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The demands on CMOs have never been greater than they are in today’s highly competitive, highly mobile, highly digital marketplace. Rather than follow existing trends, CMOs must be anticipatory and dynamic, leading the process of digital transformation, and often redefining business models in the process—all, of course, without losing their big-picture, business-case perspectives. If it sounds like a lot, that’s because it is. To succeed in this world of constant change, the modern CMO must be adaptable, innovative, and agile—getting this right spells business growth, and missing the mark spells sales stagnation. Let’s take a closer look.
Adaptability Reigns Supreme in the Dynamic Marketing Space
CMOs must be adaptable because the space in which they exist is never the same. Things happen. Initiatives fail. Campaigns need to be retooled. Markets change. Organizational structures shift. Technologies grow. Leadership changes. Teams are built and rebuilt—you get the picture. Approaching these issues as opportunities and not setbacks is the true definition of an adaptable CMO. If the silver lining isn’t visible, CMOs work to create it.
There’s another point to adaptability, though, and it speaks to the CMO as both a peacemaker and a status-quo shaker. Many look to the CMO for creativity and innovation, primarily those executives in product development, sales, or service. By definition, innovating in these spaces requires risk—something many in the C-suite don’t embrace regularly, especially if it comes with a price tag. Modern CMOs, then, are presented with a paradox. Adapting strategies and presenting plans however best paves the way for forward motion has become a specialized skill of modern CMOs.
Constant Change Necessitates Constant Innovation
Innovation is defined by the context of an organization, and it’s the CMO’s job to approach it mindfully. It’s important to remember, for example, that marketing doesn’t need to necessarily lead innovation within a company depending on its structure—that should happen at a company’s widest point, where the most powerful potential for expansion lies. CMOs, though, must be willing to be part of the planning when it comes to enterprise innovation. Many are today, as they come armed with data and analytics that can provide much-needed insight. Whether CMOs are starting conversations about innovation or seated at the table, the end game should always be to add value.
As a thought starter, examine Figure 1 below to see how marketing function can compare to innovative function.
Figure 1. Source: 3 Experts on the Role of B2B CMOs in Innovation
The Importance of Learning Agility (Hint: It’s Everything)
I saved learning agility for last for a reason—it encompasses both adaptability and innovation, and it’s everything for today’s CMOs. Being learning agile means you’re able to garner insight from experiences and use that insight in new situations. In other words, those who are learning agile don’t just have experiences—they use them. Two facets of mental agility in particular—mental agility and change agility—allow CMOs to lead enterprise digital transformation, storm new markets, and make thoughtful use of new data and technologies.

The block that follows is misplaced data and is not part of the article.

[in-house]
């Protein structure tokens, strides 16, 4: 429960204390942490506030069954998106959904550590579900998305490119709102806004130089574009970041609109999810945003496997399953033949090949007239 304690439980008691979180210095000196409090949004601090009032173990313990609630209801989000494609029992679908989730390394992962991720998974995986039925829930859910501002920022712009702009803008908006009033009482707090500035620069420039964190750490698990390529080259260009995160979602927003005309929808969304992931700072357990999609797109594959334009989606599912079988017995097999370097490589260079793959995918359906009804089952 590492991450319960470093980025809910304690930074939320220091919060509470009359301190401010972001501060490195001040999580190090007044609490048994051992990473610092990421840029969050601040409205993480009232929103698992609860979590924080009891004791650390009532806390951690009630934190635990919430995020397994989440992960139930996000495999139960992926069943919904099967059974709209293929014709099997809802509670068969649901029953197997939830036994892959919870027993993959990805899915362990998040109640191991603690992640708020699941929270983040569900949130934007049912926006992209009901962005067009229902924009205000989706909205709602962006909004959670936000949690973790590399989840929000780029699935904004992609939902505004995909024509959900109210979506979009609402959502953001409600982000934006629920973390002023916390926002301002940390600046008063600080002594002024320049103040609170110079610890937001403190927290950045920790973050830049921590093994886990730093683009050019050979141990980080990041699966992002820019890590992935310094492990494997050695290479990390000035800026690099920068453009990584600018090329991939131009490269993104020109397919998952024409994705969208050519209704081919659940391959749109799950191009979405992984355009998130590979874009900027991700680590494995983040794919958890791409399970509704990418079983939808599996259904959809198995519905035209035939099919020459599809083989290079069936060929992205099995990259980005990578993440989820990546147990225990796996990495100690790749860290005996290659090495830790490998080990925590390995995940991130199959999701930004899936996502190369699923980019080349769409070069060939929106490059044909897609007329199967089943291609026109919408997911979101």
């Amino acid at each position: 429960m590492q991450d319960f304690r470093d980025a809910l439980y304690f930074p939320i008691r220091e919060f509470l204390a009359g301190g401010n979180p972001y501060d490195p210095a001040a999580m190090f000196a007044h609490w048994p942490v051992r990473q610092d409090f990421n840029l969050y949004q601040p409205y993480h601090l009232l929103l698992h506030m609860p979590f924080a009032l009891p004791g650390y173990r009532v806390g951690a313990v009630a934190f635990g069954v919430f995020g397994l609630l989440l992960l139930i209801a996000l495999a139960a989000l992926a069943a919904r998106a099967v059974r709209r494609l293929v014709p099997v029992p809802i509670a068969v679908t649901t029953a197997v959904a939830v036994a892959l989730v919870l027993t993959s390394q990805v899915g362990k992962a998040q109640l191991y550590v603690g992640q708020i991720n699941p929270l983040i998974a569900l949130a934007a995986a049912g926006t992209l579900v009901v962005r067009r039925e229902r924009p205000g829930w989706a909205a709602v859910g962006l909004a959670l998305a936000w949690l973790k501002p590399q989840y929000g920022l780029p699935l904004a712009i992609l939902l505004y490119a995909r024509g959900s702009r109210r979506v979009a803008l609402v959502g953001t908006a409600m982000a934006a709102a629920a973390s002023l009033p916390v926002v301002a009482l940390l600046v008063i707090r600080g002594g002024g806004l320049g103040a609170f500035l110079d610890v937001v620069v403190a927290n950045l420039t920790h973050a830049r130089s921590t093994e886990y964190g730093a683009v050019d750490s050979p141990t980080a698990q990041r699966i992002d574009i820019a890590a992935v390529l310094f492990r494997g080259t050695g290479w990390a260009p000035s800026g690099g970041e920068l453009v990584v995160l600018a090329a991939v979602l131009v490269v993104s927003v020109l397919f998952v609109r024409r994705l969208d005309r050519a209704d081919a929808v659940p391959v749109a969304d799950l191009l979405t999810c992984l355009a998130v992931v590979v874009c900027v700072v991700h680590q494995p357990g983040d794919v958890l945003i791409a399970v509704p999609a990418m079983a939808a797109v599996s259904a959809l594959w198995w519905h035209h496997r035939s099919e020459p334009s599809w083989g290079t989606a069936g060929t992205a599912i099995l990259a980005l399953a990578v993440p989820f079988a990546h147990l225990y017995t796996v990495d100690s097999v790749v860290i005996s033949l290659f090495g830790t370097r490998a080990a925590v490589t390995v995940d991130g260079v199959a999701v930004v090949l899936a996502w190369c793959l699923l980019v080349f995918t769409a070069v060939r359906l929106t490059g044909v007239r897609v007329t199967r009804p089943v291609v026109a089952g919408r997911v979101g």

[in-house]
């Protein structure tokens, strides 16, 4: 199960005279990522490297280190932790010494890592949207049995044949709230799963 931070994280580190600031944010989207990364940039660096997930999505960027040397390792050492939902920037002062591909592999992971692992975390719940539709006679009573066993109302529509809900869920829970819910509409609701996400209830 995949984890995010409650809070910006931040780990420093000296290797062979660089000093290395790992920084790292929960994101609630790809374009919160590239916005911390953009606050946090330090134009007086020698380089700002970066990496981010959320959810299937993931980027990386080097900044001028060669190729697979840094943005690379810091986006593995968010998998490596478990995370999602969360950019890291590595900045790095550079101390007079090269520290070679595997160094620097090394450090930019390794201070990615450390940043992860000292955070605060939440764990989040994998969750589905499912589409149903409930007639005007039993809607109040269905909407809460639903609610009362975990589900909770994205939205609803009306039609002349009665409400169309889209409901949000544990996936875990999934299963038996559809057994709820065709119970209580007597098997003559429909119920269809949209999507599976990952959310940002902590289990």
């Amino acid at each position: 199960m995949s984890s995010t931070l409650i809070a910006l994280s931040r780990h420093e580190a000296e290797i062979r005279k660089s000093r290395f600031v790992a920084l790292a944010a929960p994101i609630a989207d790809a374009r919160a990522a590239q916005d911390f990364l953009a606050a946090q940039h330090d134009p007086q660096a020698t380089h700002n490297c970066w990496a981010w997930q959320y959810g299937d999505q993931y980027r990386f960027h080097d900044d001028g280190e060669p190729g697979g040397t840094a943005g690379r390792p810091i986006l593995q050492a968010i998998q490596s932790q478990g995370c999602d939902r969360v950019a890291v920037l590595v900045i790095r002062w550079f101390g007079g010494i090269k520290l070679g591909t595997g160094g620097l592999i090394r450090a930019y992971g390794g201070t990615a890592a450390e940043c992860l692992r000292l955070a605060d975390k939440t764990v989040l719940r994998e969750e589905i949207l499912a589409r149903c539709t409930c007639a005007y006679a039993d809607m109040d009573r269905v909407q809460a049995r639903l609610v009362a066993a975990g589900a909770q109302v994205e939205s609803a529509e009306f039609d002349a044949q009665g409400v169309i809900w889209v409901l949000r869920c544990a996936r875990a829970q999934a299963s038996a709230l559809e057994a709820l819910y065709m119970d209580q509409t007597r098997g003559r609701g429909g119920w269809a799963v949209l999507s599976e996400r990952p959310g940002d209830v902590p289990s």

Those who are learning agile don’t shy away from change, aren’t afraid to challenge the norm, and they don’t get defensive easily. In addition, they take time to reflect and learn from their experiences and they put themselves in challenging situations. It seems to me that taking the role of CMO in today’s marketing roller coaster is indeed putting oneself in a challenging situation on purpose . . . but, as we all know, the resulting adrenaline can make rides like that worth it.
Remember, it’s also important for CMOs to create teams rich in learning agility, as this trait is clearly an asset when it comes to things like problem solving, forging connections, and handling situational ambiguity. If you’re looking to encourage learning agility in your team, consider encouraging your employees to have new experiences like learning something completely new to them, volunteering, or seeking mentors. Constantly looking for opportunities to learn and grow helps build strong teams and happy people.
As a marketer, toeing the line won’t cut it in today’s ever-changing business. And make no mistake—innovation and agility are as important in the B2B space as they are in the B2C space. The process of digital transformation is all-encompassing and it’s a challenging time for marketers, for sure. But, with more access to data than ever before, and more power to use it to affect organizational change, it’s also a time of great opportunity. CMOs who have a passion for innovation, never stop learning, and know how to build teams who embody those same principles will stay ahead of the pack.
Shelly Kramer is a Principal Analyst and Founding Partner at Futurum Research. A serial entrepreneur with a technology centric focus, she has worked alongside some of the world’s largest brands to embrace disruption and spur innovation, understand and address the realities of the connected customer, and help navigate the process of digital transformation. She brings 20 years' experience as a brand strategist to her work at Futurum, and has deep experience helping global companies with marketing challenges, GTM strategies, messaging development, and driving strategy and digital transformation for B2B brands across multiple verticals. Shelly's coverage areas include Collaboration/CX/SaaS, platforms, ESG, and Cybersecurity, as well as topics and trends related to the Future of Work, the transformation of the workplace and how people and technology are driving that transformation. A transplanted New Yorker, she has learned to love life in the Midwest, and has firsthand experience that some of the most innovative minds and most successful companies in the world also happen to live in “flyover country.”